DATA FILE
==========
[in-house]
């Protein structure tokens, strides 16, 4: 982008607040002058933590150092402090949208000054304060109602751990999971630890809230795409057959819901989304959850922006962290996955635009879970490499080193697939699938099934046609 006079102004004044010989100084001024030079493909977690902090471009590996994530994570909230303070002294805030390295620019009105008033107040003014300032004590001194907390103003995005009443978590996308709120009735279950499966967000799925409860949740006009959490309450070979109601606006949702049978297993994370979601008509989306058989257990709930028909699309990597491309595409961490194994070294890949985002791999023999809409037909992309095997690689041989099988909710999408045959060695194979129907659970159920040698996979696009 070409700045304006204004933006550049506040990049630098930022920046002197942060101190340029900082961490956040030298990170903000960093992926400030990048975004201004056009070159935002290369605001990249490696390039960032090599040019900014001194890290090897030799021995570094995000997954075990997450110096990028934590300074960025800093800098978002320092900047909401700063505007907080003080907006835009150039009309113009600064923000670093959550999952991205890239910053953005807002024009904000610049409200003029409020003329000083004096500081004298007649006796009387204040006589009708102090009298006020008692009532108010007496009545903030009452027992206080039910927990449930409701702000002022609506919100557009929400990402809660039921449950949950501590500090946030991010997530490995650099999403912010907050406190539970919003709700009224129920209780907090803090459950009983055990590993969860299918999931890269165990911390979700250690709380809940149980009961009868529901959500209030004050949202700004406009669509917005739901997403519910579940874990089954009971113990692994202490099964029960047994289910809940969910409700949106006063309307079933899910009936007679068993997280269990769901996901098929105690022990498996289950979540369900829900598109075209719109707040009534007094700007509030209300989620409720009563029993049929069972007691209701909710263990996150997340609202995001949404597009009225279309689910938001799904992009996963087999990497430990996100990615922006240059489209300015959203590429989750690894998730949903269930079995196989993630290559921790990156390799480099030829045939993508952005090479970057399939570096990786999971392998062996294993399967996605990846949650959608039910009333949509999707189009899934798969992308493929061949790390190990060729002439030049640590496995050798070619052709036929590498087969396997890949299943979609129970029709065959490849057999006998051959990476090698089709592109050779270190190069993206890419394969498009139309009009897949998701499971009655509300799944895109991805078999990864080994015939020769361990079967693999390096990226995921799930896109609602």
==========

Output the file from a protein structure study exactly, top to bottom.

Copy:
[in-house]
């Protein structure tokens, strides 16, 4: 982008607040002058933590150092402090949208000054304060109602751990999971630890809230795409057959819901989304959850922006962290996955635009879970490499080193697939699938099934046609 006079102004004044010989100084001024030079493909977690902090471009590996994530994570909230303070002294805030390295620019009105008033107040003014300032004590001194907390103003995005009443978590996308709120009735279950499966967000799925409860949740006009959490309450070979109601606006949702049978297993994370979601008509989306058989257990709930028909699309990597491309595409961490194994070294890949985002791999023999809409037909992309095997690689041989099988909710999408045959060695194979129907659970159920040698996979696009 070409700045304006204004933006550049506040990049630098930022920046002197942060101190340029900082961490956040030298990170903000960093992926400030990048975004201004056009070159935002290369605001990249490696390039960032090599040019900014001194890290090897030799021995570094995000997954075990997450110096990028934590300074960025800093800098978002320092900047909401700063505007907080003080907006835009150039009309113009600064923000670093959550999952991205890239910053953005807002024009904000610049409200003029409020003329000083004096500081004298007649006796009387204040006589009708102090009298006020008692009532108010007496009545903030009452027992206080039910927990449930409701702000002022609506919100557009929400990402809660039921449950949950501590500090946030991010997530490995650099999403912010907050406190539970919003709700009224129920209780907090803090459950009983055990590993969860299918999931890269165990911390979700250690709380809940149980009961009868529901959500209030004050949202700004406009669509917005739901997403519910579940874990089954009971113990692994202490099964029960047994289910809940969910409700949106006063309307079933899910009936007679068993997280269990769901996901098929105690022990498996289950979540369900829900598109075209719109707040009534007094700007509030209300989620409720009563029993049929069972007691209701909710263990996150997340609202995001949404597009009225279309689910938001799904992009996963087999990497430990996100990615922006240059489209300015959203590429989750690894998730949903269930079995196989993630290559921790990156390799480099030829045939993508952005090479970057399939570096990786999971392998062996294993399967996605990846949650959608039910009333949509999707189009899934798969992308493929061949790390190990060729002439030049640590496995050798070619052709036929590498087969396997890949299943979609129970029709065959490849057999006998051959990476090698089709592109050779270190190069993206890419394969498009139309009009897949998701499971009655509300799944895109991805078999990864080994015939020769361990079967693999390096990226995921799930896109609602």